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First off, I must say I've never played an Armored Core game before Nexus. I've never even heard of the series. Luckily, a friend of mine told me about it and convinced me to buy it. I hoped it would be worth the money, but I was skeptical. I mean, I've never even heard about this series before.

But man, am I glad I bought this. Upon completion I realize what a gem this game really is, and one that, unfortunately, is not even known by the majority of the gaming community.

First of all, the part that appeals to me the most is all the customization. I'm a geek about these kinds of things, but ACN does it quite well. You can customize everything about your Armored Core (as the robots are called), from basic things such as arms, legs, body, and head to very minor things like a radiator. All parts are equally essential to your AC, and finding a balance of weight, heat, and energy consumption is fantastic. But the best part is, every part looks different, and equipping them to your AC changes the appearance of the AC itself. You can even edit colors! Sometimes, though, the customization can get a little confusing, but I didn't have much trouble with it.

Armored Core: Nexus would fall apart if the gameplay itself were no good. Luckily, it is very good. There are over 150 missions, but this number is misleading because most missions are 5 minutes or less in length. Some can be completed in less than a minute. Despite missions being a little short, the game usually gives you the option of choosing between 2 or 3 missions available. When you are in the missions, the action starts right away, and the fun begins. The control is similar to a standard third person shooter, but the weapons are all fun to play around with.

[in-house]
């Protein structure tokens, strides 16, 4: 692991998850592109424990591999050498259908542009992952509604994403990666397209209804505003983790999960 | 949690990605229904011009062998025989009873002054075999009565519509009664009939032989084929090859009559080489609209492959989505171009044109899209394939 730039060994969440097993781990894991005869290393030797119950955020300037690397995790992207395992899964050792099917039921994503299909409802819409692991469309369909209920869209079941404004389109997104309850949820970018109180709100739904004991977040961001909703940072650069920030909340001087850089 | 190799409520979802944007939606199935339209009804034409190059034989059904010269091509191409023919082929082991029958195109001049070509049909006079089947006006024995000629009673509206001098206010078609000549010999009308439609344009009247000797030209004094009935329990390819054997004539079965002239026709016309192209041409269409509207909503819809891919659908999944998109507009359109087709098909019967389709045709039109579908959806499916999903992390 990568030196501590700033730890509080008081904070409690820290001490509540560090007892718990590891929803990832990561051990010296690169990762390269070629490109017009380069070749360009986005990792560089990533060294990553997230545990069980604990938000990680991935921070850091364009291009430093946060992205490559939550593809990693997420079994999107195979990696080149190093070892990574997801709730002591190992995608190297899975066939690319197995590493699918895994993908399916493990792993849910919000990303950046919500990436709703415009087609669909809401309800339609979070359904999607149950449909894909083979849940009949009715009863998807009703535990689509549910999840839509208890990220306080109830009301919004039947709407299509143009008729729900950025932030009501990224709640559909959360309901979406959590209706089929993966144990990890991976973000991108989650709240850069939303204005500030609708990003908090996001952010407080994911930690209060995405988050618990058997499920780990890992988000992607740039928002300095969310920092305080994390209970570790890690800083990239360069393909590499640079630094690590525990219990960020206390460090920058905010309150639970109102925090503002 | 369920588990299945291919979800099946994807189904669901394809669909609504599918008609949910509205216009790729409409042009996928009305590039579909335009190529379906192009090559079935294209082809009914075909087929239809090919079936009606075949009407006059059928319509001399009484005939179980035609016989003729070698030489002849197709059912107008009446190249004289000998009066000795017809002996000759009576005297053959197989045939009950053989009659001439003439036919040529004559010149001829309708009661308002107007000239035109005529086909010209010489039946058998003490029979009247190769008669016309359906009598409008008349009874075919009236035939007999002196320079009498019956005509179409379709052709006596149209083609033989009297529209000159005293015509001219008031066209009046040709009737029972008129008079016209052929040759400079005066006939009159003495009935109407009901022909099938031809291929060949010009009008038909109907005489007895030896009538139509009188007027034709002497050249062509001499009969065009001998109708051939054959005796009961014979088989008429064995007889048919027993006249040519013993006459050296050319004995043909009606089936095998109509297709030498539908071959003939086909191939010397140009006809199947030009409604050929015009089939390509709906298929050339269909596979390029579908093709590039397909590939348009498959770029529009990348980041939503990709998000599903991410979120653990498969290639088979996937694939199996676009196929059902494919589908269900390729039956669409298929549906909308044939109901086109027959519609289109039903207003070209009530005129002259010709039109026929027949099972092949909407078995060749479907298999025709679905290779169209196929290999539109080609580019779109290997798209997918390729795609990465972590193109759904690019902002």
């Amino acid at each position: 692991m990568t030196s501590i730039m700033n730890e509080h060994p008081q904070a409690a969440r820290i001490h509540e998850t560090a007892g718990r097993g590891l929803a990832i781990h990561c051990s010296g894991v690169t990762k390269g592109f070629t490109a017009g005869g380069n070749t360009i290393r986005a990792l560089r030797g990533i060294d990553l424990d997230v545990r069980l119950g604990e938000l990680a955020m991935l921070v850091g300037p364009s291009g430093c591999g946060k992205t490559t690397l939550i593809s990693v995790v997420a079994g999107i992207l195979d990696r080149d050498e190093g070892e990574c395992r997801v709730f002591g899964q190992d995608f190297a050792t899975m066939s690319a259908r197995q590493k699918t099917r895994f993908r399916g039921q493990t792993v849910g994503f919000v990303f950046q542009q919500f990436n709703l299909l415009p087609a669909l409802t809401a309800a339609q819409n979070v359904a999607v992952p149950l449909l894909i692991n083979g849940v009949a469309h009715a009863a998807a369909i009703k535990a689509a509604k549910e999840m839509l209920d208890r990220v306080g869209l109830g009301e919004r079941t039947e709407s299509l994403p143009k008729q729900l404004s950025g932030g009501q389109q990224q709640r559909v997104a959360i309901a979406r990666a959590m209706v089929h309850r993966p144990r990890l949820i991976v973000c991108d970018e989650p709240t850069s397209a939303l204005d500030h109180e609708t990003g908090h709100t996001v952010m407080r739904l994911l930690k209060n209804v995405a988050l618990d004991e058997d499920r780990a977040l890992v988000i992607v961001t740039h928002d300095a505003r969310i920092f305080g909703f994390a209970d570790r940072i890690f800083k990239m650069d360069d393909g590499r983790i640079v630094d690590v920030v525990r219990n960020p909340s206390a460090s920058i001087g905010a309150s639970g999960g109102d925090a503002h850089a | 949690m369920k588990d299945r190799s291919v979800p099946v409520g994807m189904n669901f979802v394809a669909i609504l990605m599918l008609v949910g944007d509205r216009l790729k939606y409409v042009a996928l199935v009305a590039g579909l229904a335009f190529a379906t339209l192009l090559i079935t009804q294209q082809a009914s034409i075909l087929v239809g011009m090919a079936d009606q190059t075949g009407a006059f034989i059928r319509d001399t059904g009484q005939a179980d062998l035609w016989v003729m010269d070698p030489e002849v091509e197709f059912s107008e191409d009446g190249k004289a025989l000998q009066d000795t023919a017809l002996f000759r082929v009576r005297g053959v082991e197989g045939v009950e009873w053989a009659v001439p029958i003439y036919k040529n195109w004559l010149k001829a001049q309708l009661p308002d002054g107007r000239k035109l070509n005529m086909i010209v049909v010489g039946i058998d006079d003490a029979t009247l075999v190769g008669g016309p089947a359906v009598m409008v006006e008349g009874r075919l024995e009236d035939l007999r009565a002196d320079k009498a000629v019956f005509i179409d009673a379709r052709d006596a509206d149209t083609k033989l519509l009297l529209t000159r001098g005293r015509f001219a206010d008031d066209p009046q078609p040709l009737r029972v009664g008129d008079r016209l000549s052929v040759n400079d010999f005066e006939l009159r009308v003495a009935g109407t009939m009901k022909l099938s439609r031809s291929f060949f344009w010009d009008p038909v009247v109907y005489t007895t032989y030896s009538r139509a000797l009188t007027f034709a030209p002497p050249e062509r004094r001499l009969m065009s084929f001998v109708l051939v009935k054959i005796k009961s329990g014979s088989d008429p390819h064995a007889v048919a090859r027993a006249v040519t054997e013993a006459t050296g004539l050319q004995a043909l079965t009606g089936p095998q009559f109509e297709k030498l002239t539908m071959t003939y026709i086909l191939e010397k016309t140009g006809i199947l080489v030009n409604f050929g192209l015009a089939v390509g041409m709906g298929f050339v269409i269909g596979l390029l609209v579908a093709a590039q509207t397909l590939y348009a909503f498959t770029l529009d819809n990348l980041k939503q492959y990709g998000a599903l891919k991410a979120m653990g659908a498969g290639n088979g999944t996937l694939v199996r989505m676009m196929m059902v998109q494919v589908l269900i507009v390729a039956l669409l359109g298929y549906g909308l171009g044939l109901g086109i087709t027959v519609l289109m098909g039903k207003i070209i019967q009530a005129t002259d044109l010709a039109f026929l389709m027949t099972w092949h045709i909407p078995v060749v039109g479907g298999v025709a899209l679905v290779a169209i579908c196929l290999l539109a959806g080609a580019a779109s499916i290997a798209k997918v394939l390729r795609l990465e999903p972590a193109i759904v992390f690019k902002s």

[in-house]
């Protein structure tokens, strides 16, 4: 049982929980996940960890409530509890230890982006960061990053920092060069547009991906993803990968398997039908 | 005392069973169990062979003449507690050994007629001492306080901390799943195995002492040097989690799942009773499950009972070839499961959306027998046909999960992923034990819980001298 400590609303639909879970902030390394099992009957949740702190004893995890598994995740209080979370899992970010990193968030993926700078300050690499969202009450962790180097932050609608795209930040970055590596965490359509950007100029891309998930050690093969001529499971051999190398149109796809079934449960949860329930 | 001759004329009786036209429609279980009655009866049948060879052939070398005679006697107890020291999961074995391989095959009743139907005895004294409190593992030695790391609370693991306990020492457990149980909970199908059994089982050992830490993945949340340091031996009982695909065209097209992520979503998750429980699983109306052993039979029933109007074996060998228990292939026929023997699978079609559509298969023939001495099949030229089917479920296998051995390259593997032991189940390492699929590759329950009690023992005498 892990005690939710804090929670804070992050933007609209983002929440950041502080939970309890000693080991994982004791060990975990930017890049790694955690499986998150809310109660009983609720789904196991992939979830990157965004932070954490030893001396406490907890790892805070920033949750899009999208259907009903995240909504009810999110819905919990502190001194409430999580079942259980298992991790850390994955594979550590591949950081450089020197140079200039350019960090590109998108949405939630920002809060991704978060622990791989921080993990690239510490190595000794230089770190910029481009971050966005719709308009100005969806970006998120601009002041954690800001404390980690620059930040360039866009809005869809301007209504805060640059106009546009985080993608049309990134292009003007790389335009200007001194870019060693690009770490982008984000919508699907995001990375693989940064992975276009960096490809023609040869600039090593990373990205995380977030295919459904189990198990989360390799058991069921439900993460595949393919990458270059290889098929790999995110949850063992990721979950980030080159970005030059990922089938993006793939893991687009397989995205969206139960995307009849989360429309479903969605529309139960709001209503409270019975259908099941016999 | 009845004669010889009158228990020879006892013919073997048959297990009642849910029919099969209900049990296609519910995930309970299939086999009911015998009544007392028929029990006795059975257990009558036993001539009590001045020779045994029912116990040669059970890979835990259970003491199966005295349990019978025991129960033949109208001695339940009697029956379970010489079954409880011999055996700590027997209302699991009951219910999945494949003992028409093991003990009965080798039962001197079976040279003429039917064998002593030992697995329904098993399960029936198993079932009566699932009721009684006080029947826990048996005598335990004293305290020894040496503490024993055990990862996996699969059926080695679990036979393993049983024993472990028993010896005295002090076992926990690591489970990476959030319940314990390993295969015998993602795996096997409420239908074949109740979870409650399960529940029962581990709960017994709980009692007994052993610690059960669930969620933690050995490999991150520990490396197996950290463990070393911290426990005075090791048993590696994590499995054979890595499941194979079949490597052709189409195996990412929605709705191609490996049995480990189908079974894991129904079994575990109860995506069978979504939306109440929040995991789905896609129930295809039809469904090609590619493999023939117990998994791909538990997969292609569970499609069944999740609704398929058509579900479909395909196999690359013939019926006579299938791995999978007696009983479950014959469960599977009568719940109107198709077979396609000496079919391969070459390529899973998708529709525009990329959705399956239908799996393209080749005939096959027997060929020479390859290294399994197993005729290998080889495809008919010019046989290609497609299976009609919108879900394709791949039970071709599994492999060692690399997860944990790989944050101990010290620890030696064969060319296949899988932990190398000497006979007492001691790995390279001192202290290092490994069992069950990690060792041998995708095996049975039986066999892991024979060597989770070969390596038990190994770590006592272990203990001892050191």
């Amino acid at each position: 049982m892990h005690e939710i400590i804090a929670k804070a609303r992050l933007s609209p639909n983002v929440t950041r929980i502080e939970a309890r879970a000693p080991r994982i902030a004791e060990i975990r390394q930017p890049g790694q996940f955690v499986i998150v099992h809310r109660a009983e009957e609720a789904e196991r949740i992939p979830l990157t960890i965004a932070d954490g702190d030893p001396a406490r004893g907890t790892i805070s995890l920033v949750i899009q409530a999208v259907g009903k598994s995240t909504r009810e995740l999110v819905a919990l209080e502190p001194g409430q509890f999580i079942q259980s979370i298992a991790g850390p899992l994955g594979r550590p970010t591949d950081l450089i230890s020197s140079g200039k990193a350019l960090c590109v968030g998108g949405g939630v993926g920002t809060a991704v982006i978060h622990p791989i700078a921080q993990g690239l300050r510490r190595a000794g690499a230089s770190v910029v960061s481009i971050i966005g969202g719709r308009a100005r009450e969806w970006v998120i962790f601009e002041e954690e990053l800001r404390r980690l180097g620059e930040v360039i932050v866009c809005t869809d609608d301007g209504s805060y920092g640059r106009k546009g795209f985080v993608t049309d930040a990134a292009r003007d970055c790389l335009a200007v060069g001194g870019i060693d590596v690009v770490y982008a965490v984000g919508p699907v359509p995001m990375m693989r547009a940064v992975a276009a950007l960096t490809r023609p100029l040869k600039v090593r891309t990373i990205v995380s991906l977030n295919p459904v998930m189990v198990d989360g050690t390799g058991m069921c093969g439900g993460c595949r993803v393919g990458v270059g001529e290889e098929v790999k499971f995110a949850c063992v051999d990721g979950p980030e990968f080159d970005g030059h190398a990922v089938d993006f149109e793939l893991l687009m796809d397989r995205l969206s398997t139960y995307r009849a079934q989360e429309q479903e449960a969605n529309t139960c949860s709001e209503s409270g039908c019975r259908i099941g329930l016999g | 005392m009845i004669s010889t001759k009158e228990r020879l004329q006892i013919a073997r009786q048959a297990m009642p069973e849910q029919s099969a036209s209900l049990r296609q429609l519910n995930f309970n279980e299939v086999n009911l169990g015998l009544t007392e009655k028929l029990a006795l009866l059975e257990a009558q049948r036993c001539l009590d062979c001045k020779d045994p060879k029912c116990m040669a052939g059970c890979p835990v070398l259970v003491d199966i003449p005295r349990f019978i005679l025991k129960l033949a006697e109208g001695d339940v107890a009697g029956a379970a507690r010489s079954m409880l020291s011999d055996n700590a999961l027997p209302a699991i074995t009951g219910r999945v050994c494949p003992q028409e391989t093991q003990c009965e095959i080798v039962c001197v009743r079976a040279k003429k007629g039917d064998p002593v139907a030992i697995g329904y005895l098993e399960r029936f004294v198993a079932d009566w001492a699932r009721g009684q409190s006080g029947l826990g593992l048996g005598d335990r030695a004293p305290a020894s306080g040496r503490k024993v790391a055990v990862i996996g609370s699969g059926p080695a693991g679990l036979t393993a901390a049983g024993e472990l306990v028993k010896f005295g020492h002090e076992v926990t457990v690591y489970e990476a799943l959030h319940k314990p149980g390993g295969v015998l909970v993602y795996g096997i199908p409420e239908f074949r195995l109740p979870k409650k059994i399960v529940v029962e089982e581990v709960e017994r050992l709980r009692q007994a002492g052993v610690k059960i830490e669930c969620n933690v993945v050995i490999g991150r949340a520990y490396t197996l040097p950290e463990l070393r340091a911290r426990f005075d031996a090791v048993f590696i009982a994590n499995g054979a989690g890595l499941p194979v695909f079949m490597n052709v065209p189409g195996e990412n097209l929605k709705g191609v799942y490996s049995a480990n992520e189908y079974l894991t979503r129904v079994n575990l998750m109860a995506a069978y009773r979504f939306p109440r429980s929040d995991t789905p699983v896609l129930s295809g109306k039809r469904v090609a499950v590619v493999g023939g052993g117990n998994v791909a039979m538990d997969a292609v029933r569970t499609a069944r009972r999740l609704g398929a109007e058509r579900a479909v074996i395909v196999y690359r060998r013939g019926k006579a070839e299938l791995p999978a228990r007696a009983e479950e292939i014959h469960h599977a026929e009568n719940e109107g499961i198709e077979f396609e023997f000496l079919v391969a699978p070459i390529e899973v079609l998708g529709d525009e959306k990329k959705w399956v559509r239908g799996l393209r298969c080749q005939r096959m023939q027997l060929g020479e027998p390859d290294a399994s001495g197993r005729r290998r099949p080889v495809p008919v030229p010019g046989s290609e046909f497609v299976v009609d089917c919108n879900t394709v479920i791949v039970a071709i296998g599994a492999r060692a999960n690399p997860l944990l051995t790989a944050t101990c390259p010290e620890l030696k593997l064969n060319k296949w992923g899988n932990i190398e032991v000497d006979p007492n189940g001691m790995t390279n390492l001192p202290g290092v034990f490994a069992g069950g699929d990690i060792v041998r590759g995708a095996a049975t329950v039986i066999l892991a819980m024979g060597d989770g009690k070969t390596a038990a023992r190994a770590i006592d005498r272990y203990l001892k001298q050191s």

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Comment 6 of 6 people found this helpful. Was this review helpful to you? Yes No Sending feedback...
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I've been a fan of the Armored Core series since the first one for PS1 and have played all except for Masters of the Arena and the latest installment, Last Raven. While I am a fan of the old school ACs, I did like AC3 and its expansion, Silent Line, though I wasn't sure I liked the overall direction the series was heading. Then came Nexus.

I'll start with the good points about this game. The first being the graphics, which aren't (and shouldn't be) the end-all be-all for a game but they are a significant improvement over all the previous armored cores. I also really liked the part customization, from being able to paint the parts to better match the AC to actually tweaking some of the stats. Hangar units were also a unique addition to the game and it is one of the new ideas I applaud. I also like the return to the old school ranking system from the first AC.

Unfortunately, these are the only improvements to the game, which are in turn offset by everything the developers changed for the worst. Right off the bat, as has been mentioned before, one cannot sell the original parts in this game. I suppose this shouldn't be too much of a concern, as there is no way to lose money in the game. I went through this game three times, once losing nearly every mission (you only have to beat 3 to beat the game) on purpose and I still wound up with a positive balance of money (as well as beating the game). While I don't have a problem with being able to fail at certain things and still progress in a game, it is a pretty sorry state of affairs if you only really have to beat 3 out of 40 or so missions to beat a game.

With that in mind, one would believe that the game isn't challenging. Well, it is in certain respects.